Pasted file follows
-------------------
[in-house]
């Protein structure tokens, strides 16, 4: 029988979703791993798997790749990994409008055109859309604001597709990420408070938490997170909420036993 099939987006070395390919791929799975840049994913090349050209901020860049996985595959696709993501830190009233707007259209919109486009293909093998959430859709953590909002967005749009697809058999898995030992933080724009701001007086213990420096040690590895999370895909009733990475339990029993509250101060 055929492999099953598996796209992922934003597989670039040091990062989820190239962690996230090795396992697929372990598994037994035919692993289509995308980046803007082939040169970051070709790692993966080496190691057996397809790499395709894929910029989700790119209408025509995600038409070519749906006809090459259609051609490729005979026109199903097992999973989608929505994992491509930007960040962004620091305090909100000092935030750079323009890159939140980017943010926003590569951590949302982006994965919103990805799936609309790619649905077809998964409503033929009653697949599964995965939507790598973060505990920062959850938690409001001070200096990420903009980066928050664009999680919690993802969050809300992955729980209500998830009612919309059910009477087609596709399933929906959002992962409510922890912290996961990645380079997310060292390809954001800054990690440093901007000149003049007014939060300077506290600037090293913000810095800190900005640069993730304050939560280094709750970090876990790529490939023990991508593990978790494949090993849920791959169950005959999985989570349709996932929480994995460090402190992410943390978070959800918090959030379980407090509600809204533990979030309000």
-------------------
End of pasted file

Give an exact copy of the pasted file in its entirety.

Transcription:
[in-house]
């Protein structure tokens, strides 16, 4: 029988979703791993798997790749990994409008055109859309604001597709990420408070938490997170909420036993 099939987006070395390919791929799975840049994913090349050209901020860049996985595959696709993501830190009233707007259209919109486009293909093998959430859709953590909002967005749009697809058999898995030992933080724009701001007086213990420096040690590895999370895909009733990475339990029993509250101060 055929492999099953598996796209992922934003597989670039040091990062989820190239962690996230090795396992697929372990598994037994035919692993289509995308980046803007082939040169970051070709790692993966080496190691057996397809790499395709894929910029989700790119209408025509995600038409070519749906006809090459259609051609490729005979026109199903097992999973989608929505994992491509930007960040962004620091305090909100000092935030750079323009890159939140980017943010926003590569951590949302982006994965919103990805799936609309790619649905077809998964409503033929009653697949599964995965939507790598973060505990920062959850938690409001001070200096990420903009980066928050664009999680919690993802969050809300992955729980209500998830009612919309059910009477087609596709399933929906959002992962409510922890912290996961990645380079997310060292390809954001800054990690440093901007000149003049007014939060300077506290600037090293913000810095800190900005640069993730304050939560280094709750970090876990790529490939023990991508593990978790494949090993849920791959169950005959999985989570349709996932929480994995460090402190992410943390978070959800918090959030379980407090509600809204533990979030309000």